Call us old fashioned, but we have a thing about words. We find emoji-infused missives and the like not only irritating but inadequate, as well. Is that ubiquitous smiley face conveying happiness or smugness? Perhaps neither. After all, it bears a certain resemblance to the unchanging gaze of that ax-wielding psycho of slasher film fame who keeps mumbling something about having barbecue in the basement, doesn’t it? Simply put, nuance is a nonstarter with emojis. What does this have to do with the nihonshu under review? Well, for starters, the name “Macho.” This is a series produced by Makino Shuzo, Gunma’s oldest sake brewery, which is located on the outskirts of Takasaki City. We have written about the brews in this series before, each one a bit different but all noteworthy. This one features a female bodybuilder on the label. It may appear to be a bit of a misnomer in this case, but if you consider the definition of macho, it is not: macho: “Tending to display masculine characteristics, such as domineering, fierceness, bravado, etc., in ways that are showily and histrionically tough.” [Wikitionary]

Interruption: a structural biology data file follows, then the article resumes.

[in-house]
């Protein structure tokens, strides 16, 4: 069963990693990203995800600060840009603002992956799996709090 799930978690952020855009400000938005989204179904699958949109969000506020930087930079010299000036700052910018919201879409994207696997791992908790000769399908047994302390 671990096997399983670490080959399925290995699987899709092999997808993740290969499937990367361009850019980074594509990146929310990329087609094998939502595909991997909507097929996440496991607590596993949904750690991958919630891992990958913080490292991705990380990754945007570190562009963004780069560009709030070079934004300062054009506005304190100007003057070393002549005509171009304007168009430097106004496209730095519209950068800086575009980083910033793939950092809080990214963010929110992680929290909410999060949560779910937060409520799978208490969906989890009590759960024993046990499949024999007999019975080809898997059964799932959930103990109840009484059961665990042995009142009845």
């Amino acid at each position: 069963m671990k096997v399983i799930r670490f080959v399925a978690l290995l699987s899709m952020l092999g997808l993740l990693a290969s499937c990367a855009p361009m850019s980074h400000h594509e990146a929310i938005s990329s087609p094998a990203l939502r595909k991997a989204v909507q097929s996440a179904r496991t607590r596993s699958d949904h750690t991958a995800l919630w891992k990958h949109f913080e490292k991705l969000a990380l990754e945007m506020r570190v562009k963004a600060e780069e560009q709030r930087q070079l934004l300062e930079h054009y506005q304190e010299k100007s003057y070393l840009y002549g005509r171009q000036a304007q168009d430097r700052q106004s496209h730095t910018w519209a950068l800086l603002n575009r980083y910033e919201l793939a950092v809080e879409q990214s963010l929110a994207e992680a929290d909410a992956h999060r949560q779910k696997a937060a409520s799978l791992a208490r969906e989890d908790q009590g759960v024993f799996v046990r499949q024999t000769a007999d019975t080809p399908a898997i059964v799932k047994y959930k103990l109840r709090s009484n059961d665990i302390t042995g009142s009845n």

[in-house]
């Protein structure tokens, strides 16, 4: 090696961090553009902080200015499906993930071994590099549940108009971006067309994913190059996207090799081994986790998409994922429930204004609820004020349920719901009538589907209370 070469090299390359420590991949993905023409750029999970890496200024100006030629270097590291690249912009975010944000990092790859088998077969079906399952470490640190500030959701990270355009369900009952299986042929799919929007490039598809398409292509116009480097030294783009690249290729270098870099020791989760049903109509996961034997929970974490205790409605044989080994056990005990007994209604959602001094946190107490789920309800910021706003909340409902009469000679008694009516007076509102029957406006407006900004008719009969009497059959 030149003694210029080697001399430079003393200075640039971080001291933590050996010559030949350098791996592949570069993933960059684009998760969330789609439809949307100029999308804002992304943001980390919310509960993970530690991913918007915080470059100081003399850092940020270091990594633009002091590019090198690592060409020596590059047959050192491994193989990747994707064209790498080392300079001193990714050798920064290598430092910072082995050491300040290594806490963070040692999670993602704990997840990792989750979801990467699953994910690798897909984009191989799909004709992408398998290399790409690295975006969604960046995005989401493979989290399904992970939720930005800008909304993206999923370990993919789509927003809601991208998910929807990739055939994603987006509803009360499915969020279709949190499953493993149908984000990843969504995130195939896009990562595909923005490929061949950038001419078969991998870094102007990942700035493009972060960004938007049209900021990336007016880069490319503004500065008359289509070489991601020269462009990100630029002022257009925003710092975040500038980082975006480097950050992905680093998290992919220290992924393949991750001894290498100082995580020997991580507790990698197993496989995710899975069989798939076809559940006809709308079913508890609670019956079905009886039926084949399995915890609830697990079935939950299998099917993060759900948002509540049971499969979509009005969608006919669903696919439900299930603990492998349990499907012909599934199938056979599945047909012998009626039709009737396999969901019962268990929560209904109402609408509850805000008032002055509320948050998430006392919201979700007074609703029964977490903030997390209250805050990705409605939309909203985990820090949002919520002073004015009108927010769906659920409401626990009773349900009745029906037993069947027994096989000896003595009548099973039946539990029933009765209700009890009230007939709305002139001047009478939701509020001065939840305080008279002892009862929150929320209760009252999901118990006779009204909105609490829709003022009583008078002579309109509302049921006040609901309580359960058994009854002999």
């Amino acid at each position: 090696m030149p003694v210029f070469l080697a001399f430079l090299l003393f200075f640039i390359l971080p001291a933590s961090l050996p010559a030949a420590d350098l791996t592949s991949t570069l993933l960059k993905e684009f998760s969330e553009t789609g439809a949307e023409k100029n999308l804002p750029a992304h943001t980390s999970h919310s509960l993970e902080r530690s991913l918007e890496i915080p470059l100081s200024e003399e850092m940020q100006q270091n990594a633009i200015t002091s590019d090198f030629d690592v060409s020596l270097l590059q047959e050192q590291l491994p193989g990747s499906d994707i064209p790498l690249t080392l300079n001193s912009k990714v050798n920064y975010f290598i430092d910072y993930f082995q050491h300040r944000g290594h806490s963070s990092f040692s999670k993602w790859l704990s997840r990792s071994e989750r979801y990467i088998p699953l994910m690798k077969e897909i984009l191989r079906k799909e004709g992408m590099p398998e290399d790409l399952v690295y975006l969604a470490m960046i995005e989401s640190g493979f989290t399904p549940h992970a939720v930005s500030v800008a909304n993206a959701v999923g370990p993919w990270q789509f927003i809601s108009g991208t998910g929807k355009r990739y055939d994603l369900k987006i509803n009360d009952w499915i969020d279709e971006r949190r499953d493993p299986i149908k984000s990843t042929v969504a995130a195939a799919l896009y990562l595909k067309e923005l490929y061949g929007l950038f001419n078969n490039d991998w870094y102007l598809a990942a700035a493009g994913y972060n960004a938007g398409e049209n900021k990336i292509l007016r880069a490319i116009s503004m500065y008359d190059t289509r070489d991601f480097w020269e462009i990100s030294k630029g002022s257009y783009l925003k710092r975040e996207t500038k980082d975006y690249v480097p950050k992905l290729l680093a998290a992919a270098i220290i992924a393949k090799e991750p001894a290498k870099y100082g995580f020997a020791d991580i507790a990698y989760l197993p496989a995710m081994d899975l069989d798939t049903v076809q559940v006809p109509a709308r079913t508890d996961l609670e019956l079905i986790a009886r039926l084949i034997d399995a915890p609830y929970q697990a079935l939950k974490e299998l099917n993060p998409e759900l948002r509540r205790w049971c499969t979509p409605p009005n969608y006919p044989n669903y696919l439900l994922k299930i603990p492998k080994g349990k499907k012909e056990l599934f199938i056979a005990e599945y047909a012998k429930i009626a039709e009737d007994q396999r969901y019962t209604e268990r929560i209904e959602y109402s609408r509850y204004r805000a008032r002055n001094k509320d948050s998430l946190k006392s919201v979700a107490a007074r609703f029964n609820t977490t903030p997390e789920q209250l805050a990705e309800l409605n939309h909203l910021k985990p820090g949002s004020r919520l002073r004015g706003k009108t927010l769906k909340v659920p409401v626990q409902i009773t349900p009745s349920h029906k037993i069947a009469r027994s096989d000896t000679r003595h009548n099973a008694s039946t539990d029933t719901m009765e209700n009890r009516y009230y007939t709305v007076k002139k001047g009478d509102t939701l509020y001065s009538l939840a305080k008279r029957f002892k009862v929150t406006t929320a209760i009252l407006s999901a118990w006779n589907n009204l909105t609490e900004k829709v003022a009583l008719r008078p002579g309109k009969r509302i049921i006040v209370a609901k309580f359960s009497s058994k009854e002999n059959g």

This is an unpasteurized (nama) sake, sweet with no perceptible acidity. It weighs in at 15% abv. It is rich and puissant, to be sure. It may even pump up your pecs. The sake was made with 100% Aiyama rice, which is a sake rice that is notoriously hard to cultivate. The rice polishing ratio for this sake is 80%, making it highly “unpolished.”
We would say that this sake conducts itself con fuoco, in other words, in a fiery (bold) manner. Check out Dvorak’s New World Symphony. You’ll see what we mean.
Recently we paid a brief visit to the brewery store in Takasaki. We bought a spring sake under their standard Osakazuki (大盃) label, which was also very good but a bit more refined with a higher rice polishing ratio. Sadly, the Macho series is not available for purchase at the brewery store. The series is only available through a limited number of specialty sake shops.